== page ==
• Mo Democrats party leader happy with his year in office

  • A little more than a year ago, Jackson County Executive Mike Sanders was asked to step in as chairman of the Missouri Democratic Party. Now that term is ending, but he’s considering staying on the job.

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  • A little more than a year ago, Jackson County Executive Mike Sanders was asked to step in as chairman of the Missouri Democratic Party. Now that term is ending, but he’s considering staying on the job.
    It was rough at first, but the last several months – including a strong showing in statewide races in November – have been “very rewarding and enjoyable,” he said this week, adding that he has to make up his mind in the next couple of weeks about whether to run again.
    He was elected to the post in November 2011, filling a vacancy. The party was in some disarray, and the previous election of a chairman had been contentious. Sanders quotes humorist Will Rogers, who liked to say, “I’m not a member of any organized political party. I’m a Democrat.”
    “I was someone who was a consensus candidate,” Sanders said.
    There have been challenges.
    “The day I took office ... we couldn’t make payroll,” he said.
    That problem – a party debt running into six figures, since paid off – was one of three major issues Sanders said he faced immediately.
    A second was the party’s possible loss of half of its delegates to the national convention coming up in the summer of 2012, due to the state legislature’s decision to move up Missouri’s presidential primary. Both major parties go to great lengths to let Iowa, New Hampshire and a couple of other states have their caucuses and primaries before anyone else, and their leverage is not allowing as many delegates from states that don’t fall in line.
    “That’s something that would have been nationally significant if we’d have lost half of our delegates,” Sanders said.
    So he was on a plane in December 2011, headed for a meeting with the Democratic National Committee to plead his case. He won, though it wasn’t easy.
    “It was not a done deal,” he insists. “It was not a no-brainer.”
    Then a third issue.
    The party was looking at six statewide races in 2012 – U.S. Senate, governor, lieutenant governor, attorney general, treasurer and secretary of state – and only Gov. Jay Nixon and Attorney General Chris Koster looked like probable winners.
    “We could all read the polls,” Sanders said.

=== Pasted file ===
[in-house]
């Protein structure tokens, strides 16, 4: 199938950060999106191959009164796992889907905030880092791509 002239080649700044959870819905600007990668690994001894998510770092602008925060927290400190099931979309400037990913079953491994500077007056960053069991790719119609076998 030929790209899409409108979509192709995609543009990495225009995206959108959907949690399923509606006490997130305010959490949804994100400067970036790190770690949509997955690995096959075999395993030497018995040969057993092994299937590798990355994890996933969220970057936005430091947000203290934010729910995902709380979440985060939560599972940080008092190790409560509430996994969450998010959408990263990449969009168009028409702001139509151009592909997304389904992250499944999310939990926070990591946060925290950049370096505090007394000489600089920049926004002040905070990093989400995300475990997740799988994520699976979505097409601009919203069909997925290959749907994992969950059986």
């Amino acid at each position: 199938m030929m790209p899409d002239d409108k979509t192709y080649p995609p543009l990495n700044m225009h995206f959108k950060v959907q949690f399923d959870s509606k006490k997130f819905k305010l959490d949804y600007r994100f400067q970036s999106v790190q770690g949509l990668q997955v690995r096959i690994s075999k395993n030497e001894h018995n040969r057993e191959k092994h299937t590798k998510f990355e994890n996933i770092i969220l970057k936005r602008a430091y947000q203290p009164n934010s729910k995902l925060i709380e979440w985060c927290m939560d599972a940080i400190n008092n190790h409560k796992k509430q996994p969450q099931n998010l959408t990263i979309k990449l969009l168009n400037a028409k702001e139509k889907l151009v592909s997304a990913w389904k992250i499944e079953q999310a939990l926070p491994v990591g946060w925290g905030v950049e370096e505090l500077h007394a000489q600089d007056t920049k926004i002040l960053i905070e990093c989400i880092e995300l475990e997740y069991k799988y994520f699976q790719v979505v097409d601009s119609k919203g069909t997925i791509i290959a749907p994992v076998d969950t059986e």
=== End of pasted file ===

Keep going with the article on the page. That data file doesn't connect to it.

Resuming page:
The solution involved “focusing like a laser on all the statewide campaigns,” he said.
    In the end, Republican Lt. Gov. Peter Kinder held on to his job, but Democrats got all the rest. Incumbents Nixon and Koster cruised, as did incumbents Sen. Claire McCaskill and Treasurer Clint Zweifel. And Jason Kander eked out a win, keeping the open secretary of state’s office in the party’s hands.
    “Five out of six. That was a remarkable year,” Sanders said. “It was a year that exceeded our wildest expectations.”
    Page 2 of 2 - Sanders said the credit doesn’t flow to him – it’s like a baseball manager, he said, getting too much credit when the team wins and too much blame when it loses – but he did say the party’s job is to find and field good candidates.
    “We’re the offensive line, not the quarterback,” he said.
    On the other hand, Republicans added to their large majorities in both houses of the Missouri General Assembly, but Sanders said his party can make gains.
    One strategy is targeting Republicans he described as out of the mainstream. Several have “tacked so far to the right that they no longer represent their districts. ... Perfect example: Todd Akin,” he said, referring to the congressman who lost to McCaskill in November.
    He argues that the party can do better in rural parts of the state.
    “I think for too long the Democratic Party has conceded rural districts. That’s a mistake,” he said. There might be eight or 10 races in which the party could make gains in 2014, he said.
    He also said Democrats simply need to work with Republicans when they can make common cause.
    “I think it’s logical. I think it’s smart,” he said.
    Congressional districts are less of a focus. Missouri’s districts, like those in many states, are drawn as fairly safe for one party or the other. In November, all eight winners in Missouri – six Republicans, two Democrats – got at least 60 percent of the vote. Put another way, gerrymandering makes it very likely that Missourians will elect six Republicans and two Democrats every two years until lines are drawn again – by the majority party in the General Assembly – after the 2020 census.
    Sanders says such gerrymandering is out of hand.
    “I look at that as a huge problem not just for the state of Missouri but the country,” he said, adding that he “absolutely” favors the approach some states have taken to get redistricting largely out of the hands of elected officials.
    Political observers contend that members of Congress elected from such safe seats have less incentive to be flexible and more freedom to be idealogically driven, making things worse in Washington. Exhibit A, says Sanders: the so-called fiscal cliff.
    “This shows you how broken everything is in D.C. ...We’;ve got to get back to being Americans first, members of a party second,” Sanders said.
    Asked about the chance that he might run for higher office some day and that serving as party chairman might help wins friends and favors, Sanders demurs.
    “As someone (described) it to me,” he said, “it’s never a bad thing to meet people around the state.”

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